In contrast to the simple, straightforward, even “naturalistic” Chinese jichimu brushpot (no. 32) is an unusual multi-tubed vessel produced by Korean craftsmen. The remarkable container was fashioned to hold multiple brushes and differs from conventional brushpots in that each brush would be held safely in its own sheath and furthermore placed with the tip down. The brushpot was constructed with thirty-nine bamboo tubes inside and around a short, cylindrical metal cup at the center, which is masked by the stalks surrounding it. A number of these tubes was attached in a “peace-sign” or “Y”-shaped pattern inside the cup, with the remainder of the stalks abutting each other in two rows around the periphery, with shorter reeds attached on the outside of the circle. The tubes are made to resemble brush handles each terminating at the top in a black binding and each covered in a clear lacquer coating. The base of the brushpot is a flat piece of wood conforming to the shape formed by the arrangement of tubes or reeds. The brushes that are still intact have bamboo handles, animal-hair tips—some stained with ink–and pointed wooden ends. These ends are meant to appear like the tips of brushes, mimicking the actual animal-hair tips that are out of sight.
While the different lengths of the tubes and the dense clustering results in what looks to the eye like a rather casual, un-predetermined pattern, the tubes are all actually quite carefully, almost mathematically placed. On the one hand this construct reminds us of reed mouth organs constructed of bamboo tubes of different lengths, instruments popular in China where they are called sheng and Korea where they are called saenghwang(fig.1). On the other hand, the clustered bamboo stalks appear to be reflecting their natural habitat where they are clumped together, sometimes so densely that the stalks seem inseparable.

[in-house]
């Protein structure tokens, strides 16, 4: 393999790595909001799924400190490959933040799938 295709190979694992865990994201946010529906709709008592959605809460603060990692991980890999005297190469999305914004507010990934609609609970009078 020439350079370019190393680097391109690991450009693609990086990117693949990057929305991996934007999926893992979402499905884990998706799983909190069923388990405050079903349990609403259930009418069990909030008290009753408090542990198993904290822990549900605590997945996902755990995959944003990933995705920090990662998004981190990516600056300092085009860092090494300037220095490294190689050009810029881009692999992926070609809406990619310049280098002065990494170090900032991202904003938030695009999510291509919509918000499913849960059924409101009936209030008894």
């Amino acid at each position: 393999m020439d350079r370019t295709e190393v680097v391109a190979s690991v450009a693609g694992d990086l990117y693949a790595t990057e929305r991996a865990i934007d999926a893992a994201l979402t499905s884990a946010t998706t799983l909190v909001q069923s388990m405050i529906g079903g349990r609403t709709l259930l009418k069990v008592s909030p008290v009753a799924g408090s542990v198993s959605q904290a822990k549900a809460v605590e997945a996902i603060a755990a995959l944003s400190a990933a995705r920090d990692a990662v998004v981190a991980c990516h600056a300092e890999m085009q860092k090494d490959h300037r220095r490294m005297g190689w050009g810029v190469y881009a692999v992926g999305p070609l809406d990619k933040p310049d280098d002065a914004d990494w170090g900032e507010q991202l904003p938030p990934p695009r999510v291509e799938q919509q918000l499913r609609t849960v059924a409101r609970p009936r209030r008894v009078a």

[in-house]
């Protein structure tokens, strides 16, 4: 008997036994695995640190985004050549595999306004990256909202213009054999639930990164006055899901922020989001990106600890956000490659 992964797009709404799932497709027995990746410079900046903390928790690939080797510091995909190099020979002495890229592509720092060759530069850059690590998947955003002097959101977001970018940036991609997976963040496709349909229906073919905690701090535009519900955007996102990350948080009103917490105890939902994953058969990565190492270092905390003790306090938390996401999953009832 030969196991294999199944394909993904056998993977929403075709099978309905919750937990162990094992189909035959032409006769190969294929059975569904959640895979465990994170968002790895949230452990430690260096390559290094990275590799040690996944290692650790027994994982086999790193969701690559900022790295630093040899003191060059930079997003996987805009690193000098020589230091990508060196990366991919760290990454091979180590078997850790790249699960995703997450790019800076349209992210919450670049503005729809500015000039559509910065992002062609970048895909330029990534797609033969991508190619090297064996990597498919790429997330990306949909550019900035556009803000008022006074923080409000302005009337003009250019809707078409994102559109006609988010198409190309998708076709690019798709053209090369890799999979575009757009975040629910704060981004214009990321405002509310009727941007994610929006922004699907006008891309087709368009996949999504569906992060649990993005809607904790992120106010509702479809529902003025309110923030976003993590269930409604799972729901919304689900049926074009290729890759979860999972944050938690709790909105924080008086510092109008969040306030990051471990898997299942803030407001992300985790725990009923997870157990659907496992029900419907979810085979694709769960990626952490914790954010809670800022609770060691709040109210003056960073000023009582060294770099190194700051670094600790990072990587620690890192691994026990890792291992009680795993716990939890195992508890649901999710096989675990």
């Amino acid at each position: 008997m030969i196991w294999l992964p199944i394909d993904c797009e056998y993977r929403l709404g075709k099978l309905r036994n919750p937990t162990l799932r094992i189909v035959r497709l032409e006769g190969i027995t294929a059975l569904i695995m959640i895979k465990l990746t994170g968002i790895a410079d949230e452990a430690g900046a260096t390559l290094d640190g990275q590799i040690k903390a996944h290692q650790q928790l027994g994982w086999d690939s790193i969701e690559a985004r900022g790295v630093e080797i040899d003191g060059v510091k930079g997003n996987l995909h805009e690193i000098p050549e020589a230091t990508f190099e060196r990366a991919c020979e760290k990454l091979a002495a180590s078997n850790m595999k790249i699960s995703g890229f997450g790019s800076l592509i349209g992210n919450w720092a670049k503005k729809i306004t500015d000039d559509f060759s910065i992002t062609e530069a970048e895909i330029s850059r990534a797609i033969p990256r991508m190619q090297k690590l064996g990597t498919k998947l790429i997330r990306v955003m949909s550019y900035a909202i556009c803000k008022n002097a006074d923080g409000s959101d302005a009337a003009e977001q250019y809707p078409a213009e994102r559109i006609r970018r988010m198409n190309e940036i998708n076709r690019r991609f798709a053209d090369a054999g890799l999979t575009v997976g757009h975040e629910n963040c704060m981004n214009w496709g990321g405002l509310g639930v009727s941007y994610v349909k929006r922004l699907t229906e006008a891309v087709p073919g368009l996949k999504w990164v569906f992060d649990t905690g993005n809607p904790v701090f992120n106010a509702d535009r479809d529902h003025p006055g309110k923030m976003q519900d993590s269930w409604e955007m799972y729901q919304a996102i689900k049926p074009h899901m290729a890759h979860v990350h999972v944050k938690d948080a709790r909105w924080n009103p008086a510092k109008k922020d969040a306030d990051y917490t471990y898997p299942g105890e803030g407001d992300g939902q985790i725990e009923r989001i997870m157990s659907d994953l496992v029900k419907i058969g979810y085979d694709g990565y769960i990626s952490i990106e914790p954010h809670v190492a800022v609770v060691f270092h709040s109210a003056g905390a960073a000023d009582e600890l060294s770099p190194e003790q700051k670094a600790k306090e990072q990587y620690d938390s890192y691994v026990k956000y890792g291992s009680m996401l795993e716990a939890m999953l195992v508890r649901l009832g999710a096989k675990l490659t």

While apparently quite rare, related brush containers are in the collection of the National Folk Museum of Korea, merged since 1975 with the National Museum of Korea in Seoul, where it is dated to the 19th-early 20th century.
Interestingly, a number of Korean brushpots are formed from multiple bamboo stalks linked together, including an 18th-century brush holder in a private Korean collection (fig. 2), providing a family for the seemingly eccentric vessel in the present exhibition.
Fig. 2: Bamboo brush holder, 18th century A.D., private collection, after Robert Moes, Auspicious Spirits: Korean Folk Paintings and Related Objects, New York, 1983, no. 82, p. 158.